- Improved test coverage: It ensures that all the software modules are tested together, resulting in improved test coverage and a more comprehensive testing approach.
- Improve the performance and scalability: It helps to optimize the individual software module and its performance and scalability.
- Increase the overall software quality: Integration testing increases the software’s quality by detecting the bugs early, providing better test coverage, and optimizing for scalability.
When to perform integration testing?
Integration testing is performed after unit testing and functional testing in the software development process. Integration testing should be performed after the individual components or modules of a software application have been unit tested and are ready to be integrated. It is designed to test the interaction and communication between different modules of a software application.
Comparison – Functional Testing Vs Integration Testing
The table below depicts the integration test vs functional test core differences,
|Functional Testing||Integration Testing|
|Helps verify that the software is functioning as expected and meets the user’s requirements||Helps test how different software modules interact with each other|
|Executed by testers||Executed by testers and developers|
|Helps identify issues that might interrupt the application’s working||Helps identify issues that might occur while integrating different components|
|It is performed before integration testing||It is performed before integration testing|
When to automate your functional and integration testing?
You should automate the functional and integration testing if you repeatedly execute the same functional and integration tests, and you see an ROI on automating them. Automated testing, when planned and executed well, reduces the total time and effort required to perform testing, thus accelerating the time to market, and also provides an ROI.
Testsigma is a powerful test automation tool that lets you automate web, mobile, and desktop applications in the same place. It is an AI-driven platform that lets you create test cases in plain English, which makes the testing 5x faster.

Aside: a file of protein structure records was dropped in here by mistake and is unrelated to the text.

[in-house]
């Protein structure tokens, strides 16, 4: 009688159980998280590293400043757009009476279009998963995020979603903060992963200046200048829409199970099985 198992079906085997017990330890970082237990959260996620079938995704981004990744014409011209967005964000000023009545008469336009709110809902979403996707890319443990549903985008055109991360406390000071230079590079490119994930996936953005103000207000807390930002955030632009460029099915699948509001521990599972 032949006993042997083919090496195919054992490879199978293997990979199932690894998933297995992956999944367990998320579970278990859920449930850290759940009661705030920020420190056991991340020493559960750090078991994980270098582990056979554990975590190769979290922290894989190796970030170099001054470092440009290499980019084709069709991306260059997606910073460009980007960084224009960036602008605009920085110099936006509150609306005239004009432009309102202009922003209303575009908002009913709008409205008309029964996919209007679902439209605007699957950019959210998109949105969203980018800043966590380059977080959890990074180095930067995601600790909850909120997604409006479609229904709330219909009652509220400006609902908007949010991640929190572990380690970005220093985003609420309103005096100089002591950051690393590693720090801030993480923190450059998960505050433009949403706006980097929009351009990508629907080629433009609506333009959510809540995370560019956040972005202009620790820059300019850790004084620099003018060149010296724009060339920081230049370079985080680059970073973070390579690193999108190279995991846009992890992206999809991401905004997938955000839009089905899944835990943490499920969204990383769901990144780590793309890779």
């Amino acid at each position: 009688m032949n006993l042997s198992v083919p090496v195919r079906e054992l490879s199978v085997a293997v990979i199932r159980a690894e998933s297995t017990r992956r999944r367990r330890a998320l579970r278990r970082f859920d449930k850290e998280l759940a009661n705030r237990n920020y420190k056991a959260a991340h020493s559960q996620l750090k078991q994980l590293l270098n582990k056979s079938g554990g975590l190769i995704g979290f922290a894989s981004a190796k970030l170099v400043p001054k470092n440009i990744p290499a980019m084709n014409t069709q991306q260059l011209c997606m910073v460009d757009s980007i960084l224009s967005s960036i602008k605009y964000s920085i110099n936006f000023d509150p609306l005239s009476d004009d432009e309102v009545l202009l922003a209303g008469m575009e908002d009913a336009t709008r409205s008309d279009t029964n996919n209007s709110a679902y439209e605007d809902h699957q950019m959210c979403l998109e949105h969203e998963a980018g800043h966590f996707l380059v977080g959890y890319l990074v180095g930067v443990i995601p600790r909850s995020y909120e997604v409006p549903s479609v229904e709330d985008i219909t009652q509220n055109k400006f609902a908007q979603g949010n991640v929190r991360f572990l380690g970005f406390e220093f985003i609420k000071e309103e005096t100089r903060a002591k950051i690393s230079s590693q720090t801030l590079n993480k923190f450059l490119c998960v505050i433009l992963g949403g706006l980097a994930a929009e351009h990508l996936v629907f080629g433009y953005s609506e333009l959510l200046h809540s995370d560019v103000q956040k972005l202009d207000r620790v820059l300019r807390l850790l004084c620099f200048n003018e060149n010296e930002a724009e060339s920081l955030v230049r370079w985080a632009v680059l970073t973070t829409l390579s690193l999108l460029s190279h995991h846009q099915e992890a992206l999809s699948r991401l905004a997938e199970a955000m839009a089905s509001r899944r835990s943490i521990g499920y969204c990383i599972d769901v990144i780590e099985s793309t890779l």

The following are some of the top benefits offered by Testsigma,
- It is a no-code test automation tool that lets you author simple and complex tests in simple English
- It is very simple and easy to use
- Also comes with a record and play feature to record user actions and later automate them as test cases on the cloud.
- Automate cross-browser testing across 3000+ real devices and 1000+ browser/OS combos.
- A no-code test automation tool that does not require coding to write test scripts
- Automate your web, mobile, desktop, and API tests in one place
- Easy test maintenance on the cloud
- No need to download any tools or frameworks
- Supports parallel test execution
Testsigma is also available as an open source and free version.Start automating your functional and integration tests with Testsigma Open Source
Functional testing and integration testing are closely related to each other, but they are not the same. We hope that this article helped you understand them and their differences better.
Frequently Asked Questions
Is functional testing manual or automation?
Functional testing can be both manual and automated. Manual functional testing involves human testers executing test cases manually to verify the software’s functionality. On the other hand, automated functional testing involves using automation testing tools to execute test cases and compare actual results with expected results. Automated functional testing is typically faster, more efficient, and repeatable than manual testing.
Is integration testing the same as UAT?
No, integration testing is not the same as user acceptance testing (UAT). They both serve different purposes in the SDLC. Integration testing is focused on verifying the interactions between different modules of the application, while UAT is focused on validating the software from the perspective of end-users.